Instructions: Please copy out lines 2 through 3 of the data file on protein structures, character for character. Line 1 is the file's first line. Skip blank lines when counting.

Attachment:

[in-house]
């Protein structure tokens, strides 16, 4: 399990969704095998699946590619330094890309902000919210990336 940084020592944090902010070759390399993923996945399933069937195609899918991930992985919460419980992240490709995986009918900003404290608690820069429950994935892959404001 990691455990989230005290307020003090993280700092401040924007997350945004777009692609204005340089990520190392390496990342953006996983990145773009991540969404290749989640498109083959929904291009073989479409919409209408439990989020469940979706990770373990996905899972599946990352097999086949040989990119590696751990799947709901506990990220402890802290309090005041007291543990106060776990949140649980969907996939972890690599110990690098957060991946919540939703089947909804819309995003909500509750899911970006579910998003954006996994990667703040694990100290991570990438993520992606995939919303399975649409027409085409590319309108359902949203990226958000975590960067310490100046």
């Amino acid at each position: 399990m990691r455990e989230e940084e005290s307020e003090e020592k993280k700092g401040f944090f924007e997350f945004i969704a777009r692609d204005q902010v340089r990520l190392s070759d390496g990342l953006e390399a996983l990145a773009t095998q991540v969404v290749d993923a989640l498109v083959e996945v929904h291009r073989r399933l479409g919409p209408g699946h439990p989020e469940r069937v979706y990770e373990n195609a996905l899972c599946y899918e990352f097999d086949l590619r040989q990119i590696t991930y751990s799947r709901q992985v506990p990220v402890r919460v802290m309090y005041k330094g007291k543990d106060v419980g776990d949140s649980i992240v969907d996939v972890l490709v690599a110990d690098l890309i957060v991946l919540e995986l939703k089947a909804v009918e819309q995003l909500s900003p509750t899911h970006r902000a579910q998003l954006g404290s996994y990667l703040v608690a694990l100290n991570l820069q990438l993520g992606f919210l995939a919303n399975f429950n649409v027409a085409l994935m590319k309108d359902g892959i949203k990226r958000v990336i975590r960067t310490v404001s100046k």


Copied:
């Protein structure tokens, strides 16, 4: 399990969704095998699946590619330094890309902000919210990336 940084020592944090902010070759390399993923996945399933069937195609899918991930992985919460419980992240490709995986009918900003404290608690820069429950994935892959404001 990691455990989230005290307020003090993280700092401040924007997350945004777009692609204005340089990520190392390496990342953006996983990145773009991540969404290749989640498109083959929904291009073989479409919409209408439990989020469940979706990770373990996905899972599946990352097999086949040989990119590696751990799947709901506990990220402890802290309090005041007291543990106060776990949140649980969907996939972890690599110990690098957060991946919540939703089947909804819309995003909500509750899911970006579910998003954006996994990667703040694990100290991570990438993520992606995939919303399975649409027409085409590319309108359902949203990226958000975590960067310490100046």
């Amino acid at each position: 399990m990691r455990e989230e940084e005290s307020e003090e020592k993280k700092g401040f944090f924007e997350f945004i969704a777009r692609d204005q902010v340089r990520l190392s070759d390496g990342l953006e390399a996983l990145a773009t095998q991540v969404v290749d993923a989640l498109v083959e996945v929904h291009r073989r399933l479409g919409p209408g699946h439990p989020e469940r069937v979706y990770e373990n195609a996905l899972c599946y899918e990352f097999d086949l590619r040989q990119i590696t991930y751990s799947r709901q992985v506990p990220v402890r919460v802290m309090y005041k330094g007291k543990d106060v419980g776990d949140s649980i992240v969907d996939v972890l490709v690599a110990d690098l890309i957060v991946l919540e995986l939703k089947a909804v009918e819309q995003l909500s900003p509750t899911h970006r902000a579910q998003l954006g404290s996994y990667l703040v608690a694990l100290n991570l820069q990438l993520g992606f919210l995939a919303n399975f429950n649409v027409a085409l994935m590319k309108d359902g892959i949203k990226r958000v990336i975590r960067t310490v404001s100046k």